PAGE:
<icecream95> emit_cs_call calls out to another command stream, and returns when reaching end?
* alyssa supposes she's going to need to set up the DDK to answer these questions..
<alyssa> (or better, hardware.....)
<icecream95> The kernel driver I use is
<alyssa> ack
<icecream95> Note that with that the blob will hang after submitting because no-one executes the `str` commands in the command stream to signal job completion
<alyssa> sure
<icecream95> I do that in my panloader branch, maybe there could be a debug flag to make that happen in Mesa pandecode?
<icecream95> That could be called PAN_MESA_DEBUG=nosync. Rather than waiting for jobs to finish right after submission, never wait at all!
<alyssa> heh
<alyssa> Re <enum name="CS Iterator"> values
<alyssa> AFAIK, there are only three iterators: compute, tiler, fragment
<alyssa> calls them compute, vertex, fragment
<alyssa> at any rate, if there are 4 values, that's not an iterator enum
<alyssa> that said: it's SUPER arm to reserve 0
<icecream95> Maybe one of them is "MCU"?
<alyssa> so for 3 values, a 2-bit field makes sense with values 1,2,3
<alyssa> (13 & 3) = 1
<alyssa> so maybe it's reserved/vertex/fragment/compute
<alyssa> and there are some flags?
<icecream95> wait a second that isn't in the MR I posted you shouldn't be looking at that!!!!
<alyssa> I'm one of those people who reads the end of the book while still at the beginning and then is disappointed in the plot twists
<alyssa> you got me
<icecream95> I guess it could be flags, maybe for whether the tiler is enabled or not?
* alyssa shrugs
<alyssa> + pandecode_log("add x%02x, x%02x, #0x%x\n",
<icecream95> But that implies the existence of a non-IDVS vertex job type, which I haven't seen yet
<alyssa> I am fairly sure that these commands have an associated register file (MMIO mapped)
<alyssa> so I would assume that the source/dests here are registers
<icecream95> Yes, which is why there is an 'x' prefix rather than '0x'... I'm copying aarch64 conventions
<alyssa> wouldn't aarch64 convention be x%u?
<icecream95> Okay, I'm not completely copying them then
<icecream95> I started r/e by staring at hexdumps, and so decided to use hex for register names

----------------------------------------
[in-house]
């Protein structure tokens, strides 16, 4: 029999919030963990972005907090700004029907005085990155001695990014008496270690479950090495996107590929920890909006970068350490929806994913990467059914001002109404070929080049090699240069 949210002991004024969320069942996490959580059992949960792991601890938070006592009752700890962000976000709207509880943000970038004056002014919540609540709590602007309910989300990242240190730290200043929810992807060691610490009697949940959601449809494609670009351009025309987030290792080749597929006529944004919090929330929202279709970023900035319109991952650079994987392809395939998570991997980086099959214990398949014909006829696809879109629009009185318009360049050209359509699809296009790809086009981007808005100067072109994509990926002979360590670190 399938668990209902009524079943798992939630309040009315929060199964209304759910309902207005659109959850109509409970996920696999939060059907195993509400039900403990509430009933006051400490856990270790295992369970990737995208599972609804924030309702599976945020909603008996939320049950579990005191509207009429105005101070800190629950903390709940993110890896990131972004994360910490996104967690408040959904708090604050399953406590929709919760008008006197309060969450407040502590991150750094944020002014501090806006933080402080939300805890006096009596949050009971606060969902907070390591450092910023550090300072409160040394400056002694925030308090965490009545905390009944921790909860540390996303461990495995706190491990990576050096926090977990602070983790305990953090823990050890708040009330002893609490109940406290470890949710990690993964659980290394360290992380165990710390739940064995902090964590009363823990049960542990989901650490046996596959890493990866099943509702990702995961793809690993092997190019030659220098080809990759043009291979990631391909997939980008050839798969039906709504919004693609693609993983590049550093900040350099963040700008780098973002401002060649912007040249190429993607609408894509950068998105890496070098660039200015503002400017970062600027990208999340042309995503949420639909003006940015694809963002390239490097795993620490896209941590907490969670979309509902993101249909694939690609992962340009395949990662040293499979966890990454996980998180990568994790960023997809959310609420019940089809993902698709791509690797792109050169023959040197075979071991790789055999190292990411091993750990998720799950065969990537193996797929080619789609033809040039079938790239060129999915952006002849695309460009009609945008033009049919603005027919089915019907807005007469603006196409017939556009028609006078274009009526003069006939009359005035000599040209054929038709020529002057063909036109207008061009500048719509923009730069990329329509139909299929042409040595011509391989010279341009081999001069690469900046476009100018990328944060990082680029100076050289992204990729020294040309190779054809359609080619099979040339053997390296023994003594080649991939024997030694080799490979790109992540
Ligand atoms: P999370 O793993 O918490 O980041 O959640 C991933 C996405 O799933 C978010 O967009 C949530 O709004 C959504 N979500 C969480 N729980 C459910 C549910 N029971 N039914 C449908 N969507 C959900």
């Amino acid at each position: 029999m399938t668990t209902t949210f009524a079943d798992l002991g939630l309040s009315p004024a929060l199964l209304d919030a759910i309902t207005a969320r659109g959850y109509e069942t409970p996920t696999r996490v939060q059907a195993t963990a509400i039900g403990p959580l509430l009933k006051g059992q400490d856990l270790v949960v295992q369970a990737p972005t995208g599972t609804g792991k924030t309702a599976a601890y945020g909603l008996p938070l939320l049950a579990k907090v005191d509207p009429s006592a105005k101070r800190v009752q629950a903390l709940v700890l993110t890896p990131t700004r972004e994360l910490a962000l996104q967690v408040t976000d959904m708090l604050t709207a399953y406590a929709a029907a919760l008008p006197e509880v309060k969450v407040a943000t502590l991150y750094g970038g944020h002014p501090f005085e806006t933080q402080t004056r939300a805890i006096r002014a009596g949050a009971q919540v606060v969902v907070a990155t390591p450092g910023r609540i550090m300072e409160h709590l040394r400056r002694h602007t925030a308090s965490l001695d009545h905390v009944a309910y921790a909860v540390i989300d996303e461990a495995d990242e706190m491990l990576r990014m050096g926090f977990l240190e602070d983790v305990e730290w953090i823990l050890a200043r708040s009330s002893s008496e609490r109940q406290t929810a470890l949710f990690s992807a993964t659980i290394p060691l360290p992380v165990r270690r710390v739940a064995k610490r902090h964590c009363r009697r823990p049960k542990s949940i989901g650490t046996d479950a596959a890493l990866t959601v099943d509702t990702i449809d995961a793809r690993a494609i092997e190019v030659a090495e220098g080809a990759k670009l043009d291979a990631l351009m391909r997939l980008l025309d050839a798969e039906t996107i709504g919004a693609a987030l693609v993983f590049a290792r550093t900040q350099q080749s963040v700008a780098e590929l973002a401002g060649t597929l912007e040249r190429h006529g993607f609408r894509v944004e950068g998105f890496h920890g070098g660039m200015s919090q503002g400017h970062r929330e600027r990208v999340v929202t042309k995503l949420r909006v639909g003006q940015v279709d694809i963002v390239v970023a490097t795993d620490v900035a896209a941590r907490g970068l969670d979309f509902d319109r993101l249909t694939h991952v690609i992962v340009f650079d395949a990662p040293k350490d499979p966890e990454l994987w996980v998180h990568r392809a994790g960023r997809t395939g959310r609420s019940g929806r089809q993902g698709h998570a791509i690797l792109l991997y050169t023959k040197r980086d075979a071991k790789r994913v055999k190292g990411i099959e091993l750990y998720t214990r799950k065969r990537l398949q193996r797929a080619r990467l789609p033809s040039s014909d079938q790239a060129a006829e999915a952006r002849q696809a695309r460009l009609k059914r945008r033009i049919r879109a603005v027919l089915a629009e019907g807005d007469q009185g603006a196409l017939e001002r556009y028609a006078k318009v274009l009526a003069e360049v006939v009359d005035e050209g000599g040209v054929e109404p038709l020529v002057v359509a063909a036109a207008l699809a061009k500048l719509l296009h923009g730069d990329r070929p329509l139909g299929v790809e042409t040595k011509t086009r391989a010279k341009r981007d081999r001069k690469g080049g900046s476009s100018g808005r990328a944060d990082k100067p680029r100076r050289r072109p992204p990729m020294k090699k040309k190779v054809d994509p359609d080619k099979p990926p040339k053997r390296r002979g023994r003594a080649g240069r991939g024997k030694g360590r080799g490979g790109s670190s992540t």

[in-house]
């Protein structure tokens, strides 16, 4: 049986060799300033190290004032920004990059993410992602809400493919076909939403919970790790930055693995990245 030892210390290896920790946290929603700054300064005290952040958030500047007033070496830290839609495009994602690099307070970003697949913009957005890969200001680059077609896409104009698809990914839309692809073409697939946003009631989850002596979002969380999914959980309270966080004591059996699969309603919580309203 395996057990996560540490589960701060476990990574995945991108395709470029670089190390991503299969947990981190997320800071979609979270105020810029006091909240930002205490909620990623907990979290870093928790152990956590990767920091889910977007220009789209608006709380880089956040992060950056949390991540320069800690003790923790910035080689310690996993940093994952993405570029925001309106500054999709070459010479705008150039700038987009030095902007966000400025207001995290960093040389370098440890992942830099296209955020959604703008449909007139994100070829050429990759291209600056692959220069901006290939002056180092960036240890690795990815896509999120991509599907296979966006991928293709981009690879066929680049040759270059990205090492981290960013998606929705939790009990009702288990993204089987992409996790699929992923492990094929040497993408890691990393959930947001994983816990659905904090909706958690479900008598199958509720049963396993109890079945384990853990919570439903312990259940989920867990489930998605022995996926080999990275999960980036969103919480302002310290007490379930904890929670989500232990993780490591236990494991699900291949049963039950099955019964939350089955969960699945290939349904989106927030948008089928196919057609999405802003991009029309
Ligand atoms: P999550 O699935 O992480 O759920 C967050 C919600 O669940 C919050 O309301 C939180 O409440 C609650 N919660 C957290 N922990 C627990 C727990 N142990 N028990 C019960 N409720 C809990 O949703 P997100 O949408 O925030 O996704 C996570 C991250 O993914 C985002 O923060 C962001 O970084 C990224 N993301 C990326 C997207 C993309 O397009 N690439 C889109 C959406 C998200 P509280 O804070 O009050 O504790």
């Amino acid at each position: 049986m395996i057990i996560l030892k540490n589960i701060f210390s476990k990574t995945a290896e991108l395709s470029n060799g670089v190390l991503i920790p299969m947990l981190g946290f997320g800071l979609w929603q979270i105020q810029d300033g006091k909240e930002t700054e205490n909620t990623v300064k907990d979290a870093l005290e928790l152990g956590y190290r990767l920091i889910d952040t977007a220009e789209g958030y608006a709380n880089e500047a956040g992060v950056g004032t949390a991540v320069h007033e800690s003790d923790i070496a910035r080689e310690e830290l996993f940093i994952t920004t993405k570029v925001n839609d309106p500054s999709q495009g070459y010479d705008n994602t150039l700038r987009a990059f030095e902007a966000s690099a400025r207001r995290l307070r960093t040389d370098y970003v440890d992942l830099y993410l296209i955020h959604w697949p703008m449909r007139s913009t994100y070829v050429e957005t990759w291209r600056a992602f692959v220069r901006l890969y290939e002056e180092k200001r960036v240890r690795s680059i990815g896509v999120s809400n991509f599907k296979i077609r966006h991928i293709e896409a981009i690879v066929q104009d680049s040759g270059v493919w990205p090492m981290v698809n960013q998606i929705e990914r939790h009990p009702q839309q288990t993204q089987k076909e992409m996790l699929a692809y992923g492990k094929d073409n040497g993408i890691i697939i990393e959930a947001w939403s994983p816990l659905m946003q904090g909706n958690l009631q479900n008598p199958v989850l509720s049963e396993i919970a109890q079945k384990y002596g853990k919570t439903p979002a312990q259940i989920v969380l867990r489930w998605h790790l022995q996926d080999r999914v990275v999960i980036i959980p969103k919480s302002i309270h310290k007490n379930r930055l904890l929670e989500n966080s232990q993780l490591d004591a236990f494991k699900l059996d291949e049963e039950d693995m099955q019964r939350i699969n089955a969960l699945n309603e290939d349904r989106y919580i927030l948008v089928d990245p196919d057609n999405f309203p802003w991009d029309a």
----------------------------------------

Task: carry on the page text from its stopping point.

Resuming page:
<alyssa> (and x%u probably makes more sense if we're satisfied this is a "real" ISA of sorts)
<icecream95> But the other reason for using hex is to track what fields have been ported to CS registers or not
<icecream95> Maybe XML comments would be better suited for that
<alyssa> Yeah, I used XML comments for v9 bring up (commenting out v7 XML fragments that I hadn't mapped yet) and it worked well
<icecream95> Should I convert v10.xml from using hex then?
<alyssa> Not sure yet, I am still trying to understand the problem space
<alyssa> It bothers me that we still don't know *what* the cs layout "descriptors" *are*
<alyssa> Internally, I mean
<alyssa> Are these the v9 descriptors, and CSF is just shuffling them into place?
<alyssa> (Then what does CSF help with at all? lower overhead because you can do better dirty tracking?)
<icecream95> Note that Draw and the "shader environments" have both CS and non-CS variants...
<alyssa> Are these hardware registers (in the kernel MMIO register sense), and there are no descriptors anymore?
<icecream95> Non-CS variants are unchanged from v9 (I think)
<alyssa> Yes, that part is also bouncing around in my head
<alyssa> Those two possibilities induce very different GenXML designs
<alyssa> The former case induces more or less what you've done
<alyssa> You could plausibly model everything as descriptors like before -- no GenXML changes even, except for the shuffling -- and then in the driver's draw_vbo/launch_grid hooks, do something like:
<alyssa> foreach word in descriptor: